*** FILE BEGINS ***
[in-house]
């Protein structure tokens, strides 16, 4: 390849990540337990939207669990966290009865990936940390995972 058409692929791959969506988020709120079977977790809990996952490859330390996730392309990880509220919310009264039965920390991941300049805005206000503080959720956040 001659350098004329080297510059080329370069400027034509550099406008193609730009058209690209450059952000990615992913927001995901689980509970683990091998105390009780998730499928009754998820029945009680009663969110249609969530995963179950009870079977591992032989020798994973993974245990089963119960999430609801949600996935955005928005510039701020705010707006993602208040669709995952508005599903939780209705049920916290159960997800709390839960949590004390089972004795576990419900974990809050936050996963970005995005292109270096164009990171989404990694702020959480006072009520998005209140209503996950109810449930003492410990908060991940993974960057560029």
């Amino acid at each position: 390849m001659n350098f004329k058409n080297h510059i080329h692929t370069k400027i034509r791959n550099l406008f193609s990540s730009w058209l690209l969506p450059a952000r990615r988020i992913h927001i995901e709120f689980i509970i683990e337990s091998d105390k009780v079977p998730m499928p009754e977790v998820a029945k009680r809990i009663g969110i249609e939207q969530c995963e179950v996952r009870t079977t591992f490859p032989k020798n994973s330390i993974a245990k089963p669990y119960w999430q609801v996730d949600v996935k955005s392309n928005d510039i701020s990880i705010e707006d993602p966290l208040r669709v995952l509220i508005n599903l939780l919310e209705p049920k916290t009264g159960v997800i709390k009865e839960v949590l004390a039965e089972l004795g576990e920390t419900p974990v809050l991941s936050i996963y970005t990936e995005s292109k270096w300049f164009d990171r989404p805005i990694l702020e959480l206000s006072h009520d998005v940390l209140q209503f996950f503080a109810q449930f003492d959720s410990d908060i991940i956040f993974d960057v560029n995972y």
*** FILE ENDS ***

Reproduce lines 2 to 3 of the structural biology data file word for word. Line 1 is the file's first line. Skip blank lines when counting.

């Protein structure tokens, strides 16, 4: 390849990540337990939207669990966290009865990936940390995972 058409692929791959969506988020709120079977977790809990996952490859330390996730392309990880509220919310009264039965920390991941300049805005206000503080959720956040 001659350098004329080297510059080329370069400027034509550099406008193609730009058209690209450059952000990615992913927001995901689980509970683990091998105390009780998730499928009754998820029945009680009663969110249609969530995963179950009870079977591992032989020798994973993974245990089963119960999430609801949600996935955005928005510039701020705010707006993602208040669709995952508005599903939780209705049920916290159960997800709390839960949590004390089972004795576990419900974990809050936050996963970005995005292109270096164009990171989404990694702020959480006072009520998005209140209503996950109810449930003492410990908060991940993974960057560029």
């Amino acid at each position: 390849m001659n350098f004329k058409n080297h510059i080329h692929t370069k400027i034509r791959n550099l406008f193609s990540s730009w058209l690209l969506p450059a952000r990615r988020i992913h927001i995901e709120f689980i509970i683990e337990s091998d105390k009780v079977p998730m499928p009754e977790v998820a029945k009680r809990i009663g969110i249609e939207q969530c995963e179950v996952r009870t079977t591992f490859p032989k020798n994973s330390i993974a245990k089963p669990y119960w999430q609801v996730d949600v996935k955005s392309n928005d510039i701020s990880i705010e707006d993602p966290l208040r669709v995952l509220i508005n599903l939780l919310e209705p049920k916290t009264g159960v997800i709390k009865e839960v949590l004390a039965e089972l004795g576990e920390t419900p974990v809050l991941s936050i996963y970005t990936e995005s292109k270096w300049f164009d990171r989404p805005i990694l702020e959480l206000s006072h009520d998005v940390l209140q209503f996950f503080a109810q449930f003492d959720s410990d908060i991940i956040f993974d960057v560029n995972y």